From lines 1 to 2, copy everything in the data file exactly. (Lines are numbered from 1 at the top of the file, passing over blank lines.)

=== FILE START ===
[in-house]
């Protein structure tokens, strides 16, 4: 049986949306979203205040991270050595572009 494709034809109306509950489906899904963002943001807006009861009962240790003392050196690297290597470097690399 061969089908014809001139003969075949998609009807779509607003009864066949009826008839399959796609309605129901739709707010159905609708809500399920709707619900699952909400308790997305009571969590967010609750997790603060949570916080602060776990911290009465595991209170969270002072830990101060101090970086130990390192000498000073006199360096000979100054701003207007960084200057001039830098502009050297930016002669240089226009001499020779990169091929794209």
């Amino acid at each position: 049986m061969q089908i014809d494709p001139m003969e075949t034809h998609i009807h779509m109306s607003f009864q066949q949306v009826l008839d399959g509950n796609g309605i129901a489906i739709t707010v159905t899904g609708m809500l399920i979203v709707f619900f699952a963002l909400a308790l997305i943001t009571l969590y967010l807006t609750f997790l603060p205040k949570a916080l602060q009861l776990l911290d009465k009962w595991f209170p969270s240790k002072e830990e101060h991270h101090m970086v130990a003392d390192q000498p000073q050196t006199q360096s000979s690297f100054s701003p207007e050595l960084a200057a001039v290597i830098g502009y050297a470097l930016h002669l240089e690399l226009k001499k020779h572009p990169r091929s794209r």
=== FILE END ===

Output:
[in-house]
């Protein structure tokens, strides 16, 4: 049986949306979203205040991270050595572009 494709034809109306509950489906899904963002943001807006009861009962240790003392050196690297290597470097690399 061969089908014809001139003969075949998609009807779509607003009864066949009826008839399959796609309605129901739709707010159905609708809500399920709707619900699952909400308790997305009571969590967010609750997790603060949570916080602060776990911290009465595991209170969270002072830990101060101090970086130990390192000498000073006199360096000979100054701003207007960084200057001039830098502009050297930016002669240089226009001499020779990169091929794209």